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On Optimists Pessimists and the Rest of Us


AS WE GO TO PRESS WITH this issue, we’ve just felt the first hint that fall is indeed right around the corner, if not barreling right down the sidewalk at us—that crisp nip in the morning air that says summer may have a spasm or two left, but not much more than that.

People seem to react to autumn a couple of different ways. Some sit in their cars and steam about the interminable minutes spent stuck behind school buses, mentally kicking themselves for not having left 15 minutes earlier; some sit and hum along with the radio, thankful that the bus drivers wait until all the kids are safely clear of the road before restarting traffic. Some folks marvel at the crisp air and near-psychedelic color show on the hills along the river; others grumble while unclogging gutters, raking lawns and driveways or vacuuming pools. And while some complain loudly about the dropping temperatures, rising heating bills and then brood over what to pack for their four-month retreat to Florida, others reach back into the recesses of their closets and pull out those luxurious, thick, soft wool socks that feel so good and then thank Mother Nature that sandal season is over.

Which is a long-winded way of saying that, to some folks, there’s good in almost everything; to others there’s always something wrong, no matter how good things get. I suspect most of us straddle both sides of that fence most of the time. Like my uncle used to say, “There’s three kinds of people in this world—optimists, pessimists, and Episcopalians.” (Though I still have no idea what he meant by that.)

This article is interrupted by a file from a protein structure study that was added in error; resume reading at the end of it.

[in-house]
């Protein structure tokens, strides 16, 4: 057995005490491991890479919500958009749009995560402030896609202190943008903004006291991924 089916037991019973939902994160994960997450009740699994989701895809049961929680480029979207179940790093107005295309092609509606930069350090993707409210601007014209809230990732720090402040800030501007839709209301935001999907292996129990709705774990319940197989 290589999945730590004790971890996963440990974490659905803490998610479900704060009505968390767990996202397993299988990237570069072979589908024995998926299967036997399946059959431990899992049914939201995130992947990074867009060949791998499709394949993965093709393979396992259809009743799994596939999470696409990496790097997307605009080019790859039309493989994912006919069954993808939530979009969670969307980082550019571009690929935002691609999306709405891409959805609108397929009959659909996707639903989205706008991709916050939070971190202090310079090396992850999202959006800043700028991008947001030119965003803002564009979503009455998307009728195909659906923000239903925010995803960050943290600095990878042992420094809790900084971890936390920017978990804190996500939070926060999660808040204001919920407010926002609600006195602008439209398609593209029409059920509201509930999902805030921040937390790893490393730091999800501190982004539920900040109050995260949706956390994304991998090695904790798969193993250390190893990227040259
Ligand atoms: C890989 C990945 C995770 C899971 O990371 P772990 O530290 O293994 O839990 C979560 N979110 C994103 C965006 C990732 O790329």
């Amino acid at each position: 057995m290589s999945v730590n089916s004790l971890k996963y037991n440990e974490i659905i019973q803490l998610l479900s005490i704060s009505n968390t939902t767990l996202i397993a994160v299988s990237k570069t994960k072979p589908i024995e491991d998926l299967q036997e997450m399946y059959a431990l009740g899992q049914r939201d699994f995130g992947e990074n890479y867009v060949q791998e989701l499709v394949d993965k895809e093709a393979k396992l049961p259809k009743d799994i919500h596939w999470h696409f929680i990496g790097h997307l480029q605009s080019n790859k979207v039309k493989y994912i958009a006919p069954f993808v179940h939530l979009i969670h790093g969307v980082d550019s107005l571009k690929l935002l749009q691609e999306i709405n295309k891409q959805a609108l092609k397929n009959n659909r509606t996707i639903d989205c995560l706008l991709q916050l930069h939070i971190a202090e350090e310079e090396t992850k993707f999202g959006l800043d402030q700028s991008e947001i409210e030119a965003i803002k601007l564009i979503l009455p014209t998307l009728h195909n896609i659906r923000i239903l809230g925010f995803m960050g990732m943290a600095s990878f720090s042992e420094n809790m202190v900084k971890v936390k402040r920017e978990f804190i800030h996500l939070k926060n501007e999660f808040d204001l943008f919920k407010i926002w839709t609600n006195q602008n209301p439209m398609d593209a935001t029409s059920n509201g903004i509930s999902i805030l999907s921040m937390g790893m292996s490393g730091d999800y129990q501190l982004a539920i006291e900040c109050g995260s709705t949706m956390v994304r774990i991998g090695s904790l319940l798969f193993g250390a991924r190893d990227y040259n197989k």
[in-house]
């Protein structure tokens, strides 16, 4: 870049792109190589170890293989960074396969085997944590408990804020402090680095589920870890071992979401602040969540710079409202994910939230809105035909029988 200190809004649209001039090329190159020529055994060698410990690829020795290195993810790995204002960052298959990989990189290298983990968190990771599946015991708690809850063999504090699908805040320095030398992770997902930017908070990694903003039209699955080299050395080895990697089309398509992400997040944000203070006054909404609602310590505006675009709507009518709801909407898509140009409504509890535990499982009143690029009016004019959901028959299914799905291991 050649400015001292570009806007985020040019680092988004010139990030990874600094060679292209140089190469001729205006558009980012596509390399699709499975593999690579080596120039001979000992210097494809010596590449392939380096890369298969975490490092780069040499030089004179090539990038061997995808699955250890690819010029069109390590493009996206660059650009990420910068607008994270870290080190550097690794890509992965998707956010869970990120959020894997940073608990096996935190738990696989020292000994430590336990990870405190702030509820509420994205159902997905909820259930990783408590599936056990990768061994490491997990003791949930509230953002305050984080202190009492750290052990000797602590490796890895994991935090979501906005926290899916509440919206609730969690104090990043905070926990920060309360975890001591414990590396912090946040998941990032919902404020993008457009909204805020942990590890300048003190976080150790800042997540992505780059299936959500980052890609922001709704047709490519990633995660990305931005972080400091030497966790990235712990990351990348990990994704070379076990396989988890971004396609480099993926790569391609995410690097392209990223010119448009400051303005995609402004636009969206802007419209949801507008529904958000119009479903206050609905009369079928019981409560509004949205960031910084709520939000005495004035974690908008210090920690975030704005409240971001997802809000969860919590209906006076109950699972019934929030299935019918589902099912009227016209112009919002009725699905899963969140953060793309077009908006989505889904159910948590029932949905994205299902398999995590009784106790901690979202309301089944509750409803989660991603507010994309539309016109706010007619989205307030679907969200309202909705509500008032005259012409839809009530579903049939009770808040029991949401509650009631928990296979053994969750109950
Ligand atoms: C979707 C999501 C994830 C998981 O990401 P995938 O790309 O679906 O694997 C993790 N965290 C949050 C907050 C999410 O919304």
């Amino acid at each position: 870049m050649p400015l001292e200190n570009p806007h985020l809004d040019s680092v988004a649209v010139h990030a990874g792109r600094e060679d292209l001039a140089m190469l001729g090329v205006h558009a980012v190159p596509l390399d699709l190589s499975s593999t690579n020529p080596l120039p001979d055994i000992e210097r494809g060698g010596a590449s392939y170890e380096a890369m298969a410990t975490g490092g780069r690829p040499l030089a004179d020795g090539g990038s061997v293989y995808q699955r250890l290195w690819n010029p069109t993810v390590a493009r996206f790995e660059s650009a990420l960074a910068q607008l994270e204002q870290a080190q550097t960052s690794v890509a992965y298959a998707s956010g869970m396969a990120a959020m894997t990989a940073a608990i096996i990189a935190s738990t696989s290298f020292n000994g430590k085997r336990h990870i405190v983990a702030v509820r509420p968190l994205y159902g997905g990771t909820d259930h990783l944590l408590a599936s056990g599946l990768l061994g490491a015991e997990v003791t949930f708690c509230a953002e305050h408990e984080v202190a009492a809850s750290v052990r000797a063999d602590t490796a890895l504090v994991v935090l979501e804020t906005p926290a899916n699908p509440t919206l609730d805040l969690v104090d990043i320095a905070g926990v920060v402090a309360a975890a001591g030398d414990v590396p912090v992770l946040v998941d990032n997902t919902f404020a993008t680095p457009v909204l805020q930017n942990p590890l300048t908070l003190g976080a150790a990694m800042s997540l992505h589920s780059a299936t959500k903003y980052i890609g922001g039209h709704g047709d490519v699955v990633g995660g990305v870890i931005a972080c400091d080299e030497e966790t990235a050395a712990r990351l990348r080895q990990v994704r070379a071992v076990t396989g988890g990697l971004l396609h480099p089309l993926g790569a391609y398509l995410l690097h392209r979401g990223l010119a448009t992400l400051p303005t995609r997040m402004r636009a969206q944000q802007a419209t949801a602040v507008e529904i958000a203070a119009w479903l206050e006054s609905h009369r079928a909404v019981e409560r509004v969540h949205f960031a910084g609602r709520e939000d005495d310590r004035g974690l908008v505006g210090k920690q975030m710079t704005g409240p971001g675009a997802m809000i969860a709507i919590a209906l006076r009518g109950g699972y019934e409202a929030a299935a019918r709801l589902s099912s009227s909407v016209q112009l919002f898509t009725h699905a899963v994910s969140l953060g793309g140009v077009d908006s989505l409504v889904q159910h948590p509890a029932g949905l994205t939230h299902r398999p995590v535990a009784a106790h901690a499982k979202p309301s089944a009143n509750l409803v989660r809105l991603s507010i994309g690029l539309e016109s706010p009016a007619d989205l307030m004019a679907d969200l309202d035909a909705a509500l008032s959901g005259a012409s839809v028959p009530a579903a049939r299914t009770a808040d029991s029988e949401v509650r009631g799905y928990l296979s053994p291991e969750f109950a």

Whether by accident or design, this issue falls squarely on the optimist side of the fence, so doom-and-gloomers need read no further. Good Stuff this time out is just that—not one not-so-good-stuff in sight. From teens growing vegetables for the less fortunate to yogurt pies to a café named for a president’s wife (finally)—it’s all good. And there’s a whole slew of pages devoted to the quintessential Hudson Valley fruit, if not its signature product—apples, in all their glory. From chefs’ imaginative new dishes to the rebirth of an industry centered on what used to be considered inferior fruit to the new liquid gold—it’s all good. And to top it off, we bring you the harvest edition of Hudson Valley Restaurant Week—and this years’ event already is drawing more restaurants and enthusiasm than ever before. That’s not just good, that’s fabulous.

So, whether you’re an optimist or pessimist (or Episcopalian), you’re bound to feel good after reading this issue. If you don’t, take two Dinah Washingtons (page 54) and call my uncle in the morning.

Hudson Valley Restaurant Week is back this April 8-21!